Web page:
May 2009

It’s 85 degrees on a sunny Memorial Day weekend, and I’m in an elevator with Princess Zelda and a ninja whose kendo sword’s hilt is bumping into my left nostril. We’re at the Raleigh Convention Center for the 12th Animazement, a festival of Japanese animation, comics, video games and culture. I’m wearing a golf shirt and shorts, and in this tough crowd, I’m the one dressed weirdly.

Read the harrowing tale of my journey  into the depths of Japanese fandom here.


Brian Sendelbach: Discovering the Planet of Beer

Brian Sendelbach’s comic strip Smell of Steve features a cast of characters who are insane even by the broad standards of comics. There’s President Carter and his alien advisor Kenny, Black Aquaman, Bigfoot, Sammy Hagar, and of course the motley crew of astronauts on a never-ending quest for the mythical Planet of Beer. Their harrowing journey forms the framing sequence for Dark Horse’s new collection Planet of Beer!: A Smell of Steve Treasury. Sendlebach talked with us about how this collection came about, his struggle to get it to readers, and answered some very stupid questions about the Planet of Beer.

Read the full interview here!

Scott Sava: King of the All Ages Comic Books

By Zack Smith


All-ages comics are enjoying a renaissance these last few years, with lines such as Marvel Adventures, Johnny DC, and Boom!’s Disney/Pixar books. But Scott Christian Sava might well be the hardest-working man in all-ages comics. Sava, best-known as the mastermind of the hit webcomic The Dreamland Chronicles, has a plethora of all-ages graphic novels out from IDW, which are making waves in bookstores and in Hollywood.

With his latest project, Cameron and His Dinosaurs, in stores now, Sava treated Newsarama to both an interview and in-depth previews of his different books, which we’ll be running on the site over the next few days.

Read the full interview here!

Zombie Hunting in the 19th Century: Mark Rahner on Rotten

By Zack Smith


Mark Rahner and Dan Dougherty are having a great time making some Rotten comics. The first issue of their new miniseries, Rotten, hits stores on May 27th. Published by Moonstone Comics, Rotten has already earned rave advance reviews from the likes of Ed Brubaker and Mark Waid.

Despite a last-minute thunderstorm that threatened to cancel the production, Raleigh Little Theatre‘s outdoor production of Side by Side by Sondheim was a terrific evening of, pardon the pun, a little night music. The performance, which is repeated May 15 and 16 at 8 p.m., is a bare-bones recreation of almost 30 numbers by one of the most complex and cerebral lyricists in American theater, but one that serves as an excellent sampling of both famous and obscure works.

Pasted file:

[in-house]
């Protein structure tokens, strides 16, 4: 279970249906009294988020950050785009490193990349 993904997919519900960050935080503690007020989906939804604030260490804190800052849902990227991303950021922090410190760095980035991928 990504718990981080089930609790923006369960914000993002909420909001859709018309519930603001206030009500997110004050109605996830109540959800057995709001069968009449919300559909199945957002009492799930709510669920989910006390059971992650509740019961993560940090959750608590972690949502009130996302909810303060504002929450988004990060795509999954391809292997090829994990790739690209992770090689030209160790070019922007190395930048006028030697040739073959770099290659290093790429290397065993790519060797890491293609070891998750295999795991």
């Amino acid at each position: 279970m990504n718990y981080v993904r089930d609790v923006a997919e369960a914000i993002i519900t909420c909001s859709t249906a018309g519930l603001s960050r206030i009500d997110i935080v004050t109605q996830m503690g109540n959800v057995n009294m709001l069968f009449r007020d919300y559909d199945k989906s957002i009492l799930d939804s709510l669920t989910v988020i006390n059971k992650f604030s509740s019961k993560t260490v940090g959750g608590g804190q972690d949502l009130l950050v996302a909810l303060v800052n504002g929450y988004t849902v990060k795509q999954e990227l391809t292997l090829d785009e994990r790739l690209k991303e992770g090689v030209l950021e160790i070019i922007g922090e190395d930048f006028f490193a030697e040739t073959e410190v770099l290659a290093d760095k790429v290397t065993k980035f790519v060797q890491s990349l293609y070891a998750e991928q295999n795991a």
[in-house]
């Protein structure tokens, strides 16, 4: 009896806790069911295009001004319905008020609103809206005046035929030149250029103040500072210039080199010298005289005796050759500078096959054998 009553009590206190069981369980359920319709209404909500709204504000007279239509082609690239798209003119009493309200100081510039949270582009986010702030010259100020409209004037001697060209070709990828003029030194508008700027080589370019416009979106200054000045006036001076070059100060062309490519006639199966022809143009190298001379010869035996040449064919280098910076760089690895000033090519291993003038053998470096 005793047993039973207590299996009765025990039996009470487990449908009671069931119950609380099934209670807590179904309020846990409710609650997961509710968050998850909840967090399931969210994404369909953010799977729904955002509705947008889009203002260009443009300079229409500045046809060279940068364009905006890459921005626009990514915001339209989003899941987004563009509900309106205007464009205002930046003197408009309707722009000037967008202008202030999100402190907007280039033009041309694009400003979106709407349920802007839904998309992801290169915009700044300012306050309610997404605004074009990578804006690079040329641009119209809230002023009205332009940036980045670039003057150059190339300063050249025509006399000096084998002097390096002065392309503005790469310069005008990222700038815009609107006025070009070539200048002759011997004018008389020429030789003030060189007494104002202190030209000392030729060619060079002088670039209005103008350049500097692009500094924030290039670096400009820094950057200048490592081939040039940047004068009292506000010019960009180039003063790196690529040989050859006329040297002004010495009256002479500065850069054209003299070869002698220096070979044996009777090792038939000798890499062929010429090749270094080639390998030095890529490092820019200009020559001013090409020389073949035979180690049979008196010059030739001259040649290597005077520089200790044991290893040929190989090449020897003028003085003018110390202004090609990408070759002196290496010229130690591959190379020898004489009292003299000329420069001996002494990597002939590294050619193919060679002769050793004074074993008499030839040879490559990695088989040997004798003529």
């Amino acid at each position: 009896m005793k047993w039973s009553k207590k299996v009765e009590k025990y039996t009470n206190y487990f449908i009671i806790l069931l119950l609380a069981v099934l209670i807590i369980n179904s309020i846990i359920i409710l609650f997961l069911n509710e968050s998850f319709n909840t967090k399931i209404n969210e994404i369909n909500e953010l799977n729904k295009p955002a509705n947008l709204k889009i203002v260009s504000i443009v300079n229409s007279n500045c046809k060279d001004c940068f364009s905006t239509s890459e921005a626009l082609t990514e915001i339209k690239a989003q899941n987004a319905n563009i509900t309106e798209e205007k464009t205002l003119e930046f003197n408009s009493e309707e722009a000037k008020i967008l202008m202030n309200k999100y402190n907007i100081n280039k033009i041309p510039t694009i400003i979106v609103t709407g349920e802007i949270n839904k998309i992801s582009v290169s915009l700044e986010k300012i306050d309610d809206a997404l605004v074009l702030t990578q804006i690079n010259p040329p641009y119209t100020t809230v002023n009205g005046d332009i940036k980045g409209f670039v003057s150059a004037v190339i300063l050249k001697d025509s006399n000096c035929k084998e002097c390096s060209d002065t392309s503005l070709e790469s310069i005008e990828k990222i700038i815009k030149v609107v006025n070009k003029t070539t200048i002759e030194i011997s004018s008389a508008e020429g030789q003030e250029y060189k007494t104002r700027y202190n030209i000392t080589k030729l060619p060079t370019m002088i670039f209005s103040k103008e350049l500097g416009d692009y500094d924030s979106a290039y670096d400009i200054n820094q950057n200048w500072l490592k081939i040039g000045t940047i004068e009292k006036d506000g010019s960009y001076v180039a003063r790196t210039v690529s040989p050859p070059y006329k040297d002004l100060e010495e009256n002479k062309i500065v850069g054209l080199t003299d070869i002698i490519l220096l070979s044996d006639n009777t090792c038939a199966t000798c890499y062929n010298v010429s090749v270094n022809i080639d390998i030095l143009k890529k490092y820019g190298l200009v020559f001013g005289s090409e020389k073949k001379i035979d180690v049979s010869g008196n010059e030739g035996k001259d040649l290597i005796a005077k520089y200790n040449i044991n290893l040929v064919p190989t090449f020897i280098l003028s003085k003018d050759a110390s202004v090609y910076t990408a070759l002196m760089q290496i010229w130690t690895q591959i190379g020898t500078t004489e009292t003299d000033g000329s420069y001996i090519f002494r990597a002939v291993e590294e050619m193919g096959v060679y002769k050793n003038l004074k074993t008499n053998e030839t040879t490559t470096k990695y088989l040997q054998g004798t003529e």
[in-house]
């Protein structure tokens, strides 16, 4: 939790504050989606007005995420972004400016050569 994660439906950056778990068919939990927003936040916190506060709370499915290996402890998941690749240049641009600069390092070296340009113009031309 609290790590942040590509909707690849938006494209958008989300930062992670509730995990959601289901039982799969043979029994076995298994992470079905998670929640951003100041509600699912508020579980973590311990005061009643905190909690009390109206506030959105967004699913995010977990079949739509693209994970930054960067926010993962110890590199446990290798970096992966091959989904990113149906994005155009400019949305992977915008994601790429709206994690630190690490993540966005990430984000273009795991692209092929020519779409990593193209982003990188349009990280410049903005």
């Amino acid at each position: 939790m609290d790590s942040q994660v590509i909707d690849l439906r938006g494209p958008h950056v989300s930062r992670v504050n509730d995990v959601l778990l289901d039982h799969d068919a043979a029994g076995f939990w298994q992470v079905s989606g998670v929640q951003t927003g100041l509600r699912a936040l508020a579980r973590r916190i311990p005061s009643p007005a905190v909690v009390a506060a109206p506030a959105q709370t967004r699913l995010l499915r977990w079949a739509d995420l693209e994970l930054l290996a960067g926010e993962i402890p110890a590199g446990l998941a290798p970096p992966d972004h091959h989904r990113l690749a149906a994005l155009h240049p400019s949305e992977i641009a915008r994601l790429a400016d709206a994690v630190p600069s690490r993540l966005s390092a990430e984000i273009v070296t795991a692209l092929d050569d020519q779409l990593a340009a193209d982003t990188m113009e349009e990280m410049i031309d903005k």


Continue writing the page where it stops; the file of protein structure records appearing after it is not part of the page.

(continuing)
The numbers are primarily performed by director Brent Wilson, Rose Martin and Martie Todd Sirois, employing minimal props and costumes. The songs flow smoothly, with little downtime between pieces, and the sound system was excellent, save for some microphone problems that threatened to derail Martin’s otherwise lovely rendition of “Send in the Clowns.”

What’s particularly tricky about presenting Stephen Sondheim numbers out of the context of their original plays isn’t just the tongue-twisting lyrics that come with numbers like “Getting Married” or “The Boy From….” It’s that Sondheim’s material is heavily influenced by the characters and situations. For example, “I Remember,” from the obscure TV musical Evening Primrose, is sung by a character raised in a department store who’s trying to recall things like trees and sky but can only refer to them in terms of what’s in the store. So sky is “blue as ink” while trees are “bare as coat racks” and “spread like broken umbrellas.” “Pretty Lady,” from Pacific Overtures, is a come-on from some sailors to a beautiful woman, but the context is that the sailors have recently arrived in Japan and mistake the uncomprehending woman for a geisha. Not exactly the kind of standards you hear performed on American Idol.

Therefore, it’s inevitable that some of the numbers lose something when taken from the original plays. The show works best as a concert, as opposed to a performance piece, but the numbers are often quite effective. Wilson shines on “I Remember” and the title number from the obscure Anyone Can Whistle, while Sirois does excellent, Ethel Merman-esque work on musical comedy numbers such as “If Momma Was Married” from Gypsy. The standout is Martin, whose range and presence is adept at everything from the brassy “I’m Still Here” to her touching, subdued take on “Clowns.”

Whether you’re a hardcore Sondheim buff or a neophyte, the performance’s reprise this weekend is well worth attending. Just hope the weather is better this time around


    Eric Wight has become a fan-favorite for his comics and animation work, including the “Atomic County” art on The O.C., the unproduced Buffy the Vampire Slayer cartoon, The Escapist and My Dead Girlfriend. His latest project is the all-ages text-and-prose graphic novel Frankie Pickle and the Closet of Doom, the tale of an imaginative kid versus a very dirty room. The tale combines illustrated prose sections for Frankie’s “regular” life with graphic novel sequences depicting his outrageous fantasies. We talked with Wight about his new book, which is in stores now, and got an update on My Dead Girlfriend.

Read the full interview here!

Michael Malone first had the idea for his latest novel, The Four Corners of the Sky, in 1999, while on a college road trip with his daughter Maggie. At a stop at Annapolis, Maggie posed next to a jet plane and made a comment about wanting to fly one someday. “The image of what that would be for a young woman, what kind of person would succeed at that, stayed in my mind and was the start of the novel,” says Malone.

Read the full article here!

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